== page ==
Stage 6 South: Tinahely to Shillelagh (F-G)
Stage 2 North: Shillelagh (Raheenakit) to Tinahely (G-F)

Distance: 15km (approx.)

This stage provides a mixture of country roads, tracks and forest trails with a very interesting pub half way along!
We climb out from our start point as we skirt around Muskeagh Hill before descending to pick up the road to bring us to the Dying Cow pub. The pub has a rich history and is worth the visit. From here we follow a quiet country road with an easy climb as we aim for the finish point to the west of Shillelagh.

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  Tinahely (Curravanish)

After exiting Mangan’s Wood, descend past Hawthorn trees (significant to Irish Mythology and Folklore), continue down Coolafunshoge lane through a tunnel of gorse and bramble and after crossing the Derry River, the stage ends at the R747 road to Tinahely at Curravanish. It is a further 2km by road to reach Tinahely village.
Tinahely is a thriving village nestled in the foothills of the Wicklow Mountains. This vibrant community offer visitors a wonderful Wicklow welcome with a great range of food and entertainment options for such a small place. A walking destination in its’ own right, there are walks here to suit all levels of ability – and disability.

Dining, Shops & Supplies:

  • Tinahely offers a great variety of place to eat including restaurants, cafes and take-aways.
  • You’ll find supermarkets, grocers and various local shops offering local produces.
  • Service in Tinahely include a bank (with ATM), Garda/Police station, Pharmacy, Library and more.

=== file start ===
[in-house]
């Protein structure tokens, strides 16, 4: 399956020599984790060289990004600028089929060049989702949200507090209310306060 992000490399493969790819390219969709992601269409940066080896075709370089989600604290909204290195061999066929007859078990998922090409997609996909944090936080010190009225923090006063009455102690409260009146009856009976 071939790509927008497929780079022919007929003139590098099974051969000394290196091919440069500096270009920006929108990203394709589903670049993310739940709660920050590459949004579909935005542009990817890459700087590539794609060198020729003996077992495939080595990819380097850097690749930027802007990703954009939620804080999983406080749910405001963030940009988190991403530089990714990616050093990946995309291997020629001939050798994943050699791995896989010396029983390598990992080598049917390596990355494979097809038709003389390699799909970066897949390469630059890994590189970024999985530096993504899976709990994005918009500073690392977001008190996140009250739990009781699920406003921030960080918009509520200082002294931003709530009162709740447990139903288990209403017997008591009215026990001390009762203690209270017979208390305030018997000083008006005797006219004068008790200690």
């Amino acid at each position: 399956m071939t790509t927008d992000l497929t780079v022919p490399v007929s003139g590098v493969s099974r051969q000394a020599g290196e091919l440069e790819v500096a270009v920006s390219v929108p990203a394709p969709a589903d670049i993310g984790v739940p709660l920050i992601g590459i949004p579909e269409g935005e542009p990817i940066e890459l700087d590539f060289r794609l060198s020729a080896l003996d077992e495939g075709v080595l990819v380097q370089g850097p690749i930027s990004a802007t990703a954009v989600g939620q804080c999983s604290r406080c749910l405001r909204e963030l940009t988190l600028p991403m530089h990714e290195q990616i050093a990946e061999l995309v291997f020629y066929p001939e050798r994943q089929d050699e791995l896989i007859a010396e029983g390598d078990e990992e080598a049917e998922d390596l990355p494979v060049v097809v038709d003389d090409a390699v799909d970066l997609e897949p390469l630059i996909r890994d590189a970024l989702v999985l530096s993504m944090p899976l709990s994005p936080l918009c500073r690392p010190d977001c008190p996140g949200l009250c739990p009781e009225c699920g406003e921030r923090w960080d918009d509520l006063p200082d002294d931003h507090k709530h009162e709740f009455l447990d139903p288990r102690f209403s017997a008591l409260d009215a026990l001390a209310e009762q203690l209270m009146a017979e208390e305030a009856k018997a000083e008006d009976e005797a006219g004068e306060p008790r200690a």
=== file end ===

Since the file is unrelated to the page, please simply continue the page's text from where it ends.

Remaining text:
• Further information at

Things to do & see near here:

  • Take in a concert or show at The Courthouse Arts Centre, Tinahely is a walking hub in its’ own right, a free map is available at most establishments or downloadable here. Visit The Riverside Art Gallery. Take in the Tinahely Agricultural Show if you happen to be around in August. Even if you have decided to finish your Wicklow Way journey here, it’s well worth your while continuing on to Stranakelly to visit The Dying Cow Pub, an historic landmark right on Stage 6 of the Wicklow Way.

Transport Options:

  • Wicklow Way Bus service from Tinahely, either Curravanish or Tinahely village towards Rathdrum train station or Ironbridge. Please note, this service is not a scheduled service and must be pre-booked.
  • Thursdays only: Bus Éireann 132 Bus Service 10:00 from Tinahely to Dublin, 19:35 from Tinahely to Rosslare Europort.
  • Wicklow Rural Transport service to Gorey (Saturday only) which has bus and rail links to Dublin and Carlow (Saturday only) which has bus links to Dublin.
  • Many accommodation providers offer pick-ups and drop offs as a value-added service or for a small fee.
  • Carparking available at the GAA Carpark on the School Road.

  Exit Point 12 – Mullinacuffe:

Mullinacuffe, identifiable by the merging of The Wicklow Way with another rural road at a Y junction, and almost immediately followed by another junction where The Wicklow Way takes a left turn.
Exiting The Wicklow Way at this point and continuing straight on, passing the Tudor style Church of Ireland (1844) on your left, will bring you to two accommodation providers in the area.

 Exit Point 13 – Stranakelly Crossroads (Deviation to Shillelagh)

Nestled at Stranakelly Crossroads lies an historic public house, known as The Dying Cow, though the name ‘Tallons’ appears on the sign. The story goes that, when caught by Gardaí (Police) for remaining open well into the night, the local men who had stayed for a late pint claimed they were having a drink after helping the Tallon family with a sick cow! Hence the name.
Reputed to be over 300 years old, it has retained much of its’ character and ancestral links down through the years. Lil Dolan (née Tallon), who inherited the pub in 1963 is often herself behind the bar. Traditional music sessions are a regular occurrence here with an eclectic mix of locals, Irish and International walkers enjoying the entertainment.